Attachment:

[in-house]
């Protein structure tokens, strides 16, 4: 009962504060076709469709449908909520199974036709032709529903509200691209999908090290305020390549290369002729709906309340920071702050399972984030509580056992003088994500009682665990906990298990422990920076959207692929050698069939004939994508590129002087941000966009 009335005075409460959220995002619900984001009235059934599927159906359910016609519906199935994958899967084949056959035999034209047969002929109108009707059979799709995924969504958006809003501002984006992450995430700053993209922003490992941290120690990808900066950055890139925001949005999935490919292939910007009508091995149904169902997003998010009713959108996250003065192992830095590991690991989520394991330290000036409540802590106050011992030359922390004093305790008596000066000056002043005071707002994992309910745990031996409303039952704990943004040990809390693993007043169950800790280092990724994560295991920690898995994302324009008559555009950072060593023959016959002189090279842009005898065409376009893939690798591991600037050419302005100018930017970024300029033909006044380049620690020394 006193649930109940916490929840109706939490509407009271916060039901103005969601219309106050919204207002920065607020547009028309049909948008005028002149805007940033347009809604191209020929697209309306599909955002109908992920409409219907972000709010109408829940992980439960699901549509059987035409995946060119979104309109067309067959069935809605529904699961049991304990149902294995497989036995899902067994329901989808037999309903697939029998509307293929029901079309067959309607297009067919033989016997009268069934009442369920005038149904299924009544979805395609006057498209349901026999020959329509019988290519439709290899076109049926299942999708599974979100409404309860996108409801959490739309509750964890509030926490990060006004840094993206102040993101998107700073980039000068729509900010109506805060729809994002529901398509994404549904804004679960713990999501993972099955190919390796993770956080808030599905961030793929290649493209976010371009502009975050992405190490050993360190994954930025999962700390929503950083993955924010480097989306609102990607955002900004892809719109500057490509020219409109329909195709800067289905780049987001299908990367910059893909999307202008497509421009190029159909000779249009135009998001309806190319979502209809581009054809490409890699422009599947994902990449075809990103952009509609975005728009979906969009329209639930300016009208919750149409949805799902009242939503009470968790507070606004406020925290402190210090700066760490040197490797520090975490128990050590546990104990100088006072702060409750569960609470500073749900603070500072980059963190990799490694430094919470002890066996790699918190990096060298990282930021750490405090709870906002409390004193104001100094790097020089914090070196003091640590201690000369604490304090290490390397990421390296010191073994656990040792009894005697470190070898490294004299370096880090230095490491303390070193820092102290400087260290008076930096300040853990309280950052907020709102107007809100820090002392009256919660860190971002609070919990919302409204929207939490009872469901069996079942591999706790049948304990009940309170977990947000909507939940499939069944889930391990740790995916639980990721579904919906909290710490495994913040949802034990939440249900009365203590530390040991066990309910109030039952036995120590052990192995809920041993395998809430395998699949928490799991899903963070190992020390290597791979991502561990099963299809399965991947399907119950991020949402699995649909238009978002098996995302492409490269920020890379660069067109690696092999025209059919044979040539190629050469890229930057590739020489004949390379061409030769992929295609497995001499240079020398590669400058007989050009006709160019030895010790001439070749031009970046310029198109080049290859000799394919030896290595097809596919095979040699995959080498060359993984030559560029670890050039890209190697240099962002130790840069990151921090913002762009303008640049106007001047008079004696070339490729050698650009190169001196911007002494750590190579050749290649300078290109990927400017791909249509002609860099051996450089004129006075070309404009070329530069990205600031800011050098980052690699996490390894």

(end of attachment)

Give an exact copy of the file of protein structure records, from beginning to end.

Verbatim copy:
[in-house]
């Protein structure tokens, strides 16, 4: 009962504060076709469709449908909520199974036709032709529903509200691209999908090290305020390549290369002729709906309340920071702050399972984030509580056992003088994500009682665990906990298990422990920076959207692929050698069939004939994508590129002087941000966009 009335005075409460959220995002619900984001009235059934599927159906359910016609519906199935994958899967084949056959035999034209047969002929109108009707059979799709995924969504958006809003501002984006992450995430700053993209922003490992941290120690990808900066950055890139925001949005999935490919292939910007009508091995149904169902997003998010009713959108996250003065192992830095590991690991989520394991330290000036409540802590106050011992030359922390004093305790008596000066000056002043005071707002994992309910745990031996409303039952704990943004040990809390693993007043169950800790280092990724994560295991920690898995994302324009008559555009950072060593023959016959002189090279842009005898065409376009893939690798591991600037050419302005100018930017970024300029033909006044380049620690020394 006193649930109940916490929840109706939490509407009271916060039901103005969601219309106050919204207002920065607020547009028309049909948008005028002149805007940033347009809604191209020929697209309306599909955002109908992920409409219907972000709010109408829940992980439960699901549509059987035409995946060119979104309109067309067959069935809605529904699961049991304990149902294995497989036995899902067994329901989808037999309903697939029998509307293929029901079309067959309607297009067919033989016997009268069934009442369920005038149904299924009544979805395609006057498209349901026999020959329509019988290519439709290899076109049926299942999708599974979100409404309860996108409801959490739309509750964890509030926490990060006004840094993206102040993101998107700073980039000068729509900010109506805060729809994002529901398509994404549904804004679960713990999501993972099955190919390796993770956080808030599905961030793929290649493209976010371009502009975050992405190490050993360190994954930025999962700390929503950083993955924010480097989306609102990607955002900004892809719109500057490509020219409109329909195709800067289905780049987001299908990367910059893909999307202008497509421009190029159909000779249009135009998001309806190319979502209809581009054809490409890699422009599947994902990449075809990103952009509609975005728009979906969009329209639930300016009208919750149409949805799902009242939503009470968790507070606004406020925290402190210090700066760490040197490797520090975490128990050590546990104990100088006072702060409750569960609470500073749900603070500072980059963190990799490694430094919470002890066996790699918190990096060298990282930021750490405090709870906002409390004193104001100094790097020089914090070196003091640590201690000369604490304090290490390397990421390296010191073994656990040792009894005697470190070898490294004299370096880090230095490491303390070193820092102290400087260290008076930096300040853990309280950052907020709102107007809100820090002392009256919660860190971002609070919990919302409204929207939490009872469901069996079942591999706790049948304990009940309170977990947000909507939940499939069944889930391990740790995916639980990721579904919906909290710490495994913040949802034990939440249900009365203590530390040991066990309910109030039952036995120590052990192995809920041993395998809430395998699949928490799991899903963070190992020390290597791979991502561990099963299809399965991947399907119950991020949402699995649909238009978002098996995302492409490269920020890379660069067109690696092999025209059919044979040539190629050469890229930057590739020489004949390379061409030769992929295609497995001499240079020398590669400058007989050009006709160019030895010790001439070749031009970046310029198109080049290859000799394919030896290595097809596919095979040699995959080498060359993984030559560029670890050039890209190697240099962002130790840069990151921090913002762009303008640049106007001047008079004696070339490729050698650009190169001196911007002494750590190579050749290649300078290109990927400017791909249509002609860099051996450089004129006075070309404009070329530069990205600031800011050098980052690699996490390894």